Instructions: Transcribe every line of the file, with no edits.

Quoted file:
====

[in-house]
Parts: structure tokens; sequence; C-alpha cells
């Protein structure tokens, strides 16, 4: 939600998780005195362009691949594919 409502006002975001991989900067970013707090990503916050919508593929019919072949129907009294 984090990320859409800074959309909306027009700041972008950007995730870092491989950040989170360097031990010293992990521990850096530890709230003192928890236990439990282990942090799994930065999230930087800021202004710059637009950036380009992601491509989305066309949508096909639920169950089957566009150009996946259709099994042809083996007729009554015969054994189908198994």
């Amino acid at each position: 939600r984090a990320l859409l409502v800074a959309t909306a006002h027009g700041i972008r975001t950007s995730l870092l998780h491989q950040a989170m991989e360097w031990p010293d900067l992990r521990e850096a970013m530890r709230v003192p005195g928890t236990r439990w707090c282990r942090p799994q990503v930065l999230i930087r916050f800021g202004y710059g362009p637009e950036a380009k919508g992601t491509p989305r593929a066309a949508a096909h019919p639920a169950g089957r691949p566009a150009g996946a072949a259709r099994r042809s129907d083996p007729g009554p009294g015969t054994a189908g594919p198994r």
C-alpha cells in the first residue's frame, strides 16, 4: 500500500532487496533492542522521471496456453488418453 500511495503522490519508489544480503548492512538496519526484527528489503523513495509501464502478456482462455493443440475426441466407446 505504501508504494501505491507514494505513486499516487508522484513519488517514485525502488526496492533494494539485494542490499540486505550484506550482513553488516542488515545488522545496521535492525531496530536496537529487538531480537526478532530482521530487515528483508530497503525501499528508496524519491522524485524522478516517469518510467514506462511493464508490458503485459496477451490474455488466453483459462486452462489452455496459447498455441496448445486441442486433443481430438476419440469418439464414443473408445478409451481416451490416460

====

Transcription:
[in-house]
Parts: structure tokens; sequence; C-alpha cells
């Protein structure tokens, strides 16, 4: 939600998780005195362009691949594919 409502006002975001991989900067970013707090990503916050919508593929019919072949129907009294 984090990320859409800074959309909306027009700041972008950007995730870092491989950040989170360097031990010293992990521990850096530890709230003192928890236990439990282990942090799994930065999230930087800021202004710059637009950036380009992601491509989305066309949508096909639920169950089957566009150009996946259709099994042809083996007729009554015969054994189908198994």
């Amino acid at each position: 939600r984090a990320l859409l409502v800074a959309t909306a006002h027009g700041i972008r975001t950007s995730l870092l998780h491989q950040a989170m991989e360097w031990p010293d900067l992990r521990e850096a970013m530890r709230v003192p005195g928890t236990r439990w707090c282990r942090p799994q990503v930065l999230i930087r916050f800021g202004y710059g362009p637009e950036a380009k919508g992601t491509p989305r593929a066309a949508a096909h019919p639920a169950g089957r691949p566009a150009g996946a072949a259709r099994r042809s129907d083996p007729g009554p009294g015969t054994a189908g594919p198994r």
C-alpha cells in the first residue's frame, strides 16, 4: 500500500532487496533492542522521471496456453488418453 500511495503522490519508489544480503548492512538496519526484527528489503523513495509501464502478456482462455493443440475426441466407446 505504501508504494501505491507514494505513486499516487508522484513519488517514485525502488526496492533494494539485494542490499540486505550484506550482513553488516542488515545488522545496521535492525531496530536496537529487538531480537526478532530482521530487515528483508530497503525501499528508496524519491522524485524522478516517469518510467514506462511493464508490458503485459496477451490474455488466453483459462486452462489452455496459447498455441496448445486441442486433443481430438476419440469418439464414443473408445478409451481416451490416460